- NewsAI tools fall into the hands of end users
- FeatureOverview of Samsung Galaxy S9 specs, features for business
- TipUnderstand chatbot use cases and features for business
- OpinionIt's time to relinquish control over operating system updates
- OpinionSupport for Macs in the enterprise: Three factors to consider
- OpinionIT must prep for enterprise AI software
Understand chatbot use cases and features for business
The bot that chattered with you over AOL Instant Messenger isn't too far off from the way chatbot technology can work in corporate mobile apps.
Clippy. SmarterChild. Tay AI. If you remember these names, you'll note that chatbots certainly have a checkered past. Despite that, chatbot use cases have a place in the enterprise today.
A chatbot -- or just 'bot' -- is a user interface built on a back-and-forth conversation between a user and an app, likely with the ability to process natural language inputs, and possibly with machine learning or artificial intelligence to help add context to the interaction.
Bots have been the subject of occasional hype over the last few years, but in their core components, they're just like any other type of app or user interface that can bring benefits to business users.
A chatbot application can have varying levels of complexity.
If the user interacts with the bot via voice, then it requires a speech recognition engine. Machine learning has improved the ability of software to translate audio speech into text at a basic level, but a very basic chatbot can even simply use "dumb" voice transcription. That technology transcribes voice into a written script. Text-based bots can skip this step.
The next level is natural language processing. Given all the ways that a user could phrase a single request, natural language processing attempts to deduce the meaning and convert it to an appropriate format to query an application. Finally, more advanced algorithms or machine learning and artificial intelligence can add even more context to a request.
All of these components can come in packages such as libraries that live in client or server applications, or cloud services accessible via APIs.
The back-end integration for a bot looks just like that of any other application. Many of the concepts that organizations put in place for enterprise mobile app development—abstraction layers, mobile backend as a service, and some rapid mobile app development techniques—are very similar for chatbot integration.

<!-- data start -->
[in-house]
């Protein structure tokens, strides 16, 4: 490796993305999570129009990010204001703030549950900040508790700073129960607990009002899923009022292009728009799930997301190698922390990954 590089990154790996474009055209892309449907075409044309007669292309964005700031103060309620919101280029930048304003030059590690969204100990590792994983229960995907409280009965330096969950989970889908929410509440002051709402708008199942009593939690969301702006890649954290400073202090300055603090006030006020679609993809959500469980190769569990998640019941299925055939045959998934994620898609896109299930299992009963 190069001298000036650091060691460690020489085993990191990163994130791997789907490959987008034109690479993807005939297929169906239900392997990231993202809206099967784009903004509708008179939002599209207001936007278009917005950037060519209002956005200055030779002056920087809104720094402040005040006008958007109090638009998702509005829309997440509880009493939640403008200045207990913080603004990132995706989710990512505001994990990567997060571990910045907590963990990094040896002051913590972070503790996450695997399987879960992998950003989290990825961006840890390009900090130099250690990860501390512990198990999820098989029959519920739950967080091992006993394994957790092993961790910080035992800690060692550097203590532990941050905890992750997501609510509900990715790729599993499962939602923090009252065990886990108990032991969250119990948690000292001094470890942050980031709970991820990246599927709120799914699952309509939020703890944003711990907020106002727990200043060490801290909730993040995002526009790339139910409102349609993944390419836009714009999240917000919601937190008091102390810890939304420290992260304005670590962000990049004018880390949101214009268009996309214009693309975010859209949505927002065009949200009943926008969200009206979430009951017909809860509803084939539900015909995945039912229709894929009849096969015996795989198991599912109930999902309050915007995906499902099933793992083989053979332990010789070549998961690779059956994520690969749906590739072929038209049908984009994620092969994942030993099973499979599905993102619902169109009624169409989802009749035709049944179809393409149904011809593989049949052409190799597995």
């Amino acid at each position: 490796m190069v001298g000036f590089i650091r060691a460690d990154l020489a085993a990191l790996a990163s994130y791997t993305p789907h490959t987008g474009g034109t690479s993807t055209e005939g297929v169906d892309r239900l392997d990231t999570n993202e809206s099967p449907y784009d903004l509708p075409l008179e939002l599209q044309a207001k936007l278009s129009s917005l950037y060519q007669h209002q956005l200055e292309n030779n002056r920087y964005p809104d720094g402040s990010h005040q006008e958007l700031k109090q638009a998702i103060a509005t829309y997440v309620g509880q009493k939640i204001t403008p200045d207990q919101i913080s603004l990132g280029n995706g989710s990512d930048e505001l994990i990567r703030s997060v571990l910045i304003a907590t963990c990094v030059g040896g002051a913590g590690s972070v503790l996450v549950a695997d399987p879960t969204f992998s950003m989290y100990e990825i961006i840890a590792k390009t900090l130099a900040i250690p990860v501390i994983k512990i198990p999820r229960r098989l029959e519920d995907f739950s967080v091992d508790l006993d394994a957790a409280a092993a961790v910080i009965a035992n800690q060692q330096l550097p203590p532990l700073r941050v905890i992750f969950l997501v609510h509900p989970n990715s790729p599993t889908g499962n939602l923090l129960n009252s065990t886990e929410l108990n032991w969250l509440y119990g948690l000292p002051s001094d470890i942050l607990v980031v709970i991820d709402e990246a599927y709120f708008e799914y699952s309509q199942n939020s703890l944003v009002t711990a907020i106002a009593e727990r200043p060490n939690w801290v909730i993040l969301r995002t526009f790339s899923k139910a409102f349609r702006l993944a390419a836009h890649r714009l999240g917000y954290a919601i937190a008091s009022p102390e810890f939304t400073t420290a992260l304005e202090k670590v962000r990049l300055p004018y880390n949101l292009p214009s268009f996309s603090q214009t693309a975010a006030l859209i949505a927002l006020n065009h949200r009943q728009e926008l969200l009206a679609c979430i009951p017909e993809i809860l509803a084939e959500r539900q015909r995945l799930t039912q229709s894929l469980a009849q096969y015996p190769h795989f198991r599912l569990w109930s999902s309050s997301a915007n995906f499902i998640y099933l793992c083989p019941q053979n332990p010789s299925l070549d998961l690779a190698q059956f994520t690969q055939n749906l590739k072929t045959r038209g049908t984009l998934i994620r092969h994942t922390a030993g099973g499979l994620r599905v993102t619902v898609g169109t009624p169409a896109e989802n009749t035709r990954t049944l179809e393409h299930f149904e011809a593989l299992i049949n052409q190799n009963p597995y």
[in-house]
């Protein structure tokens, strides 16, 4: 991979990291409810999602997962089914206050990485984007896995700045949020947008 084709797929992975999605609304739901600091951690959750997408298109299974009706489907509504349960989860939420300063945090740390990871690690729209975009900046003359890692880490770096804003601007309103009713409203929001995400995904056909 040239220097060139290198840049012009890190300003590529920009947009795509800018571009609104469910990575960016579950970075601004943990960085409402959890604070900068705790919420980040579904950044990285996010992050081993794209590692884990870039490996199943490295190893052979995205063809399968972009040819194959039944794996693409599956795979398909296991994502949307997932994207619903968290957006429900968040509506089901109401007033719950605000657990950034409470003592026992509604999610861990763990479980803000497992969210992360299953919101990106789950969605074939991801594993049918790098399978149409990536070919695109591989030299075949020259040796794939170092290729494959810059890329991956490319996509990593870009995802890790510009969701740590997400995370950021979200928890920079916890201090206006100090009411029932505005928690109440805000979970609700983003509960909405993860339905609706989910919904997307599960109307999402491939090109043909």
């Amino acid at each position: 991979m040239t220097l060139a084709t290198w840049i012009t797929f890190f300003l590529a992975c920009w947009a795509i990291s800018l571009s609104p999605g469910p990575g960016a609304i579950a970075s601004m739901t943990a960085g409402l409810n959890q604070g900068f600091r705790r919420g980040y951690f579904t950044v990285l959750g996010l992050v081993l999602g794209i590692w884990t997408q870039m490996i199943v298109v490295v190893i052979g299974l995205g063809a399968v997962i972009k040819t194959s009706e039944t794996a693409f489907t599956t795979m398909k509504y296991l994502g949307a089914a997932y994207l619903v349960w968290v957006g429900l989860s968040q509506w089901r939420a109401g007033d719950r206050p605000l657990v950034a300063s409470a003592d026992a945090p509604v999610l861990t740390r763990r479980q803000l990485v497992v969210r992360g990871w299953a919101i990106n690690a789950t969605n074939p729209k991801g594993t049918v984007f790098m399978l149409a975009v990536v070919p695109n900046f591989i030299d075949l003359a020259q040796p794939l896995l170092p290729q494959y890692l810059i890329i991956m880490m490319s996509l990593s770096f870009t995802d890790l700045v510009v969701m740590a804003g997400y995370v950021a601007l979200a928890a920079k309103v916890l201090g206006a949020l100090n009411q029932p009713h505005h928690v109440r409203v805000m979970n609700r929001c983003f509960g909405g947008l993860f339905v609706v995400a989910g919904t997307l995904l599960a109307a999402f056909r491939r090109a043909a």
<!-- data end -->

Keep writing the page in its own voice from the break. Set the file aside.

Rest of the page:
On the client side, IT can implement chatbots in mobile apps or on websites, but one of the most defining characteristics of chatbots is that users can interact with them through third-party apps, such as Facebook Messenger, Slack, Twitter or simply mobile SMS.
Build your own bots
In a way, the enterprise has been using chat-like interfaces for decades. Telephone-based interactive voice response systems -- via touch-tone keypads since the 1980s and voice-based interfaces since the 2000s -- are a common example of how an application user interface can provide easy-to-use, back-and-forth conversation.
The big changes of the last few years are simply more sophisticated voice recognition and context, in the forms of natural language processing and artificial intelligence, in addition to new real-time capabilities for the user interface in the form of rapidly-expanding chat and messaging apps.
By keeping these concepts in mind, enterprise IT can keep from getting carried away by any particular wave of chatbot hype. Still, there are plenty of new and interesting chatbot use cases for the enterprise.
In the consumer world, customers can use chatbots to order pizzas, pay bills and talk to customer support. For chatbot use cases in the corporate world, an executive in a board meeting could use an enterprise bot to explore the latest sales numbers just by asking a voice-based digital assistant. An IT administrator could ask a bot in his corporate collaboration platform to check if any servers are experiencing an unusually high resource load. Or frequent business travelers could use bots to classify expenses as they go.
Chatbots are beginning to take advantage of more advanced contextual capabilities, such as the ability to discern the user's mood. For example, a consumer-facing chatbot could offer an unhappy customer a promotional product or discount. This may seem a bit unrelated to employee-facing applications, but undoubtedly, some independent software vendors will look for a way to incorporate such features.
As enterprise devices diversify, so will application user interfaces. The rise of mobile devices and web-based SaaS in the last decade has pushed many IT organizations to get more comfortable offering a variety of ways for users to access applications. Bots are yet one more nuanced option to consider, and appropriate chatbot use cases are now emerging in the enterprise.